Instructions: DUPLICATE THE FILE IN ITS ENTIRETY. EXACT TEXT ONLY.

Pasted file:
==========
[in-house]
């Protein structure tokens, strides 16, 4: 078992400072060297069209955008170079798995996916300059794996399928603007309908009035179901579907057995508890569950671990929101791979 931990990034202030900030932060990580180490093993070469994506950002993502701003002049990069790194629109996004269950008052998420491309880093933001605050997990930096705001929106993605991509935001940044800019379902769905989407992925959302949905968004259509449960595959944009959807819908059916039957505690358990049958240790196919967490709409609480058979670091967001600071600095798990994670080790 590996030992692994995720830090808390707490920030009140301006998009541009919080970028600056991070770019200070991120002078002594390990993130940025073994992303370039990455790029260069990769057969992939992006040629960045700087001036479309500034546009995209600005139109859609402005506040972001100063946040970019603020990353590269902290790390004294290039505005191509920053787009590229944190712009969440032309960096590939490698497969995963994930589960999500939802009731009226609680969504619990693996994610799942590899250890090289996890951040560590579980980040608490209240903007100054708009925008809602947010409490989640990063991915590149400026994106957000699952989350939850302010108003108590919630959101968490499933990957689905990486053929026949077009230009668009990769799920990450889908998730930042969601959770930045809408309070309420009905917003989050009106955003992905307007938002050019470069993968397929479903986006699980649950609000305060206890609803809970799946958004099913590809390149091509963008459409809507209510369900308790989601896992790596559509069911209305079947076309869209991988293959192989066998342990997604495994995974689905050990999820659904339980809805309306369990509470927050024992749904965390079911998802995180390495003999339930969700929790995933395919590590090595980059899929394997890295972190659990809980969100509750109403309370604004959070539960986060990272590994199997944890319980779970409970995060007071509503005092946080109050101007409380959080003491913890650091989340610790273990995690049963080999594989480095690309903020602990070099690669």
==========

[in-house]
């Protein structure tokens, strides 16, 4: 078992400072060297069209955008170079798995996916300059794996399928603007309908009035179901579907057995508890569950671990929101791979 931990990034202030900030932060990580180490093993070469994506950002993502701003002049990069790194629109996004269950008052998420491309880093933001605050997990930096705001929106993605991509935001940044800019379902769905989407992925959302949905968004259509449960595959944009959807819908059916039957505690358990049958240790196919967490709409609480058979670091967001600071600095798990994670080790 590996030992692994995720830090808390707490920030009140301006998009541009919080970028600056991070770019200070991120002078002594390990993130940025073994992303370039990455790029260069990769057969992939992006040629960045700087001036479309500034546009995209600005139109859609402005506040972001100063946040970019603020990353590269902290790390004294290039505005191509920053787009590229944190712009969440032309960096590939490698497969995963994930589960999500939802009731009226609680969504619990693996994610799942590899250890090289996890951040560590579980980040608490209240903007100054708009925008809602947010409490989640990063991915590149400026994106957000699952989350939850302010108003108590919630959101968490499933990957689905990486053929026949077009230009668009990769799920990450889908998730930042969601959770930045809408309070309420009905917003989050009106955003992905307007938002050019470069993968397929479903986006699980649950609000305060206890609803809970799946958004099913590809390149091509963008459409809507209510369900308790989601896992790596559509069911209305079947076309869209991988293959192989066998342990997604495994995974689905050990999820659904339980809805309306369990509470927050024992749904965390079911998802995180390495003999339930969700929790995933395919590590090595980059899929394997890295972190659990809980969100509750109403309370604004959070539960986060990272590994199997944890319980779970409970995060007071509503005092946080109050101007409380959080003491913890650091989340610790273990995690049963080999594989480095690309903020602990070099690669």